The S&P 500 technology and communication services sectors, housing high-value growth stocks, were among the smallest gainers in early trading, while financials, industrials, energy and materials rose more than 1%.

European shares edged higher on Friday as an upbeat earnings report from Hermes boosted confidence in a broader economic recovery. The pan-European STOXX 600 index was 0.64% higher.

U.S. Treasury yields on the longer end of the curve rose to new one-year highs on Friday as improved risk appetite boosted Wall Street, while the yield on 30-year inflation-protected securities (TIPS) turned positive for the first time since June.

Core bond yields have pushed higher globally, led by the so-called reflation trade, where investors wager on a pick-up in growth and inflation. Growing momentum for coronavirus vaccine programs and hopes of massive fiscal spending under U.S. President Joe Biden have spurred reflation trades.

The benchmark 10-year yield was last up 5.1 basis points at 1.338%, its highest level since Feb. 26, 2020.

Oil prices retreated from recent highs for a second day on Friday as Texas energy companies began preparations to restart oil and gas fields shuttered by freezing weather.

Unusually cold weather in Texas and the Plains states curtailed up to 4 million barrels per day (bpd) of crude oil production and 21 billion cubic feet of natural gas, analysts estimated.

Brent crude futures were down 28 cents, or 0.44%, at $63.65 a barrel, while U.S. West Texas Intermediate (WTI) crude futures fell 66 cents, or 1.09%, to $59.86.

Copper jumped to its highest in more than nine years on Friday and towards a third straight weekly gain as tight supplies and bullish sentiment towards base metals continued after the Chinese New Year.

Spot gold XAU= was down 0.58% at $1,785.71 an ounce.

The dollar lost ground on Friday, extending Thursday’s decline as improved risk appetite sapped demand for the safe-haven currency and drew buyers to riskier, higher-yielding currencies. The dollar index was off 0.295%.

Bitcoin hit yet another record high on Friday, hitting a market capitalization of $1 trillion, blithely shrugging off analyst warnings that it is an “economic side show” and a poor hedge against a fall in stock prices.

(Reporting by Saqib Iqbal Ahmed; Editing by Nick Zieminski)

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Oil falls after surging past $65 on Texas freeze

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Oil falls after surging past $65 on Texas freeze 4

By Stephanie Kelly

NEW YORK (Reuters) – Oil prices fell on Thursday despite a sharp drop in U.S. crude inventories, as market participants took profits following days of buying spurred by a cold snap in the largest U.S. energy-producing state.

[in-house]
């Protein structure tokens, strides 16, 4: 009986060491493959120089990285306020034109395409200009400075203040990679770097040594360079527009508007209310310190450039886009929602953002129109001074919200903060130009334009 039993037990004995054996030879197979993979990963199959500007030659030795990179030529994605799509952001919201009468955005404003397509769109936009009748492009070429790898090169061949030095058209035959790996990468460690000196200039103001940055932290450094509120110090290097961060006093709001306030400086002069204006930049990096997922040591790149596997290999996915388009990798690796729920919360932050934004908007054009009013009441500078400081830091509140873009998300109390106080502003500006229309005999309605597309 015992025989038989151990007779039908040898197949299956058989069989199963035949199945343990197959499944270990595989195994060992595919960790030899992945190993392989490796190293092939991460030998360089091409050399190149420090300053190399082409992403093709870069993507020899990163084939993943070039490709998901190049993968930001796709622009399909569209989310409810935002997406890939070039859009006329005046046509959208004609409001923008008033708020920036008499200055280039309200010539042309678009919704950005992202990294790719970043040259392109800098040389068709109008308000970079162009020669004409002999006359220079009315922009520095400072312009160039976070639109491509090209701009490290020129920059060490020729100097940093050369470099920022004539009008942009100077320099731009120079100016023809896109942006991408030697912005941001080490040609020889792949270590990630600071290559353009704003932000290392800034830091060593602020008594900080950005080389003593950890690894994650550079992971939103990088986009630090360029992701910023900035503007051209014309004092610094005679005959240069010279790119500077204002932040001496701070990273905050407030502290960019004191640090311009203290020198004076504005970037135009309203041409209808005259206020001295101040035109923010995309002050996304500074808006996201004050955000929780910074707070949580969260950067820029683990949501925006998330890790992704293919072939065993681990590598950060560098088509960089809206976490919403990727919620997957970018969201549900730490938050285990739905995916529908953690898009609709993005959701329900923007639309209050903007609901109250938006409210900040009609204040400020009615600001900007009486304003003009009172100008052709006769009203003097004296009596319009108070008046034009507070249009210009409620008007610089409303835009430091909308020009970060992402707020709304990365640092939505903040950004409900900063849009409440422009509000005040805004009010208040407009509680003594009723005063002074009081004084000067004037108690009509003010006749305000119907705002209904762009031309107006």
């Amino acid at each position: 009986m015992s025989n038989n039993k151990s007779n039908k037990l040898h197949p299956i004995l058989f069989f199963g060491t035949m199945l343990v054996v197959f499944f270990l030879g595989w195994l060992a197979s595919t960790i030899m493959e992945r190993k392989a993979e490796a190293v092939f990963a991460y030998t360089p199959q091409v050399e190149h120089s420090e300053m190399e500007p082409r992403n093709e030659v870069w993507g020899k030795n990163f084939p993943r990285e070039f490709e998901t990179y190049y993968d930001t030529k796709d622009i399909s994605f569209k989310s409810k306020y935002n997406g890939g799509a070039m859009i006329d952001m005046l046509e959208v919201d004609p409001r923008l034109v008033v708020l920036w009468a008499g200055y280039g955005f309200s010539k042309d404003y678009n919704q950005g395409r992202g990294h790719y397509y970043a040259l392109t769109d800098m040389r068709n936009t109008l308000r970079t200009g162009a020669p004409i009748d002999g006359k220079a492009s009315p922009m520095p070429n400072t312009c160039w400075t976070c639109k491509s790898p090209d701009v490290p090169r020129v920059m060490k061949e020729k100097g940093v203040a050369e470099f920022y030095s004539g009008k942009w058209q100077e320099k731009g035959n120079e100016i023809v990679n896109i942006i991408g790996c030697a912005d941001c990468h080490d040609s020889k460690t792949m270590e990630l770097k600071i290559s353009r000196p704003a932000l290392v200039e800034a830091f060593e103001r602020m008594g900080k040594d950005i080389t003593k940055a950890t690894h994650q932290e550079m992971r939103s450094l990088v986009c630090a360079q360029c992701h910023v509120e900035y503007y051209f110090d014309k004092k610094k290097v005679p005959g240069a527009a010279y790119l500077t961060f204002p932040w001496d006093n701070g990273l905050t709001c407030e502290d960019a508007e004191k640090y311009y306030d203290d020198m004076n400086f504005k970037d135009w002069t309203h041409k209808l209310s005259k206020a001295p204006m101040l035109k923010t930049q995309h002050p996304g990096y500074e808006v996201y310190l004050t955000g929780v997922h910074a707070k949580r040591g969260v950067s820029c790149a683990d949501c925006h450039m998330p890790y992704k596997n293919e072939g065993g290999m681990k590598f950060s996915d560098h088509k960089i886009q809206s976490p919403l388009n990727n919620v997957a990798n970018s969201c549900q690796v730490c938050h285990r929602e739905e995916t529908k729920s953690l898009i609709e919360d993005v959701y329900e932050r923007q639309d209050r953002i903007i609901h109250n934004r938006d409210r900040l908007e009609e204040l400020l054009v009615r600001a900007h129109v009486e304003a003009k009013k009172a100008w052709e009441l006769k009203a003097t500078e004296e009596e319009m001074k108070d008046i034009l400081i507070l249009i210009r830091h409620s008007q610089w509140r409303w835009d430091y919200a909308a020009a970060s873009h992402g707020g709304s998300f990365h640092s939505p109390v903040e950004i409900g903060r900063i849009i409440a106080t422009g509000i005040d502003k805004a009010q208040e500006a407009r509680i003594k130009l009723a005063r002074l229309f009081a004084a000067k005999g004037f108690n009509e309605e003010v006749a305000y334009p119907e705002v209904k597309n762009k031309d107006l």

Brent crude fell 41 cents, or 0.6%, to settle at $63.93 a barrel. During the session it rose as high as $65.52, its highest since January 2020.

U.S. West Texas Intermediate (WTI) crude futures fell 62 cents, or 1%, to settle at $60.52 a barrel, after earlier reaching $62.26, the highest since January 2020.

Brent had gained for four straight sessions before Thursday, while WTI had risen for three.

“The market probably got a little bit ahead of itself,” said Phil Flynn, a senior analyst at Price Futures Group in Chicago. “But make no mistake, this selloff in oil doesn’t solve the problems. The problems are going to persist.”

Though some Texas households had power restored on Thursday, the state entered its sixth day of a cold freeze. It has grappled with refining outages and oil and gas shut-ins that rippled beyond its border into Mexico.

The weather has shut in about one-fifth of the nation’s refining capacity and closed oil and natural gas production across the state.

“The temporary outage will help to accelerate U.S. oil inventories down towards the five-year average quicker than expected,” SEB chief commodities analyst Bjarne Schieldrop said.

Prices dropped despite a decrease in U.S. oil inventories. Crude stockpiles fell by 7.3 million barrels in the week to Feb. 12, the Energy Information Administration said on Thursday, compared with analysts’ expectations for an decrease of 2.4 million barrels.

Crude exports rose to 3.9 million barrels per day, the highest since March, EIA said.

“The big nugget was the big jump in exports of crude oil,” said John Kilduff, partner at Again Capital in New York. “We’ll have to see what happens with that next week weather in Texas, but I have been looking for a pickup there for a while.”

Oil’s rally in recent months has also been supported by a tightening of global supplies, due largely to production cuts from the Organization of the Petroleum Exporting Countries (OPEC) and allied producers in the OPEC+ grouping, which includes Russia.

OPEC+ sources told Reuters the group’s producers are likely to ease curbs on supply after April given the recovery in prices.

(Additional reporting by Yuka Obayashi in Tokyo; editing by Emelia Sithole-Matarise, Steve Orlofsky, David Gregorio and Jonathan Oatis)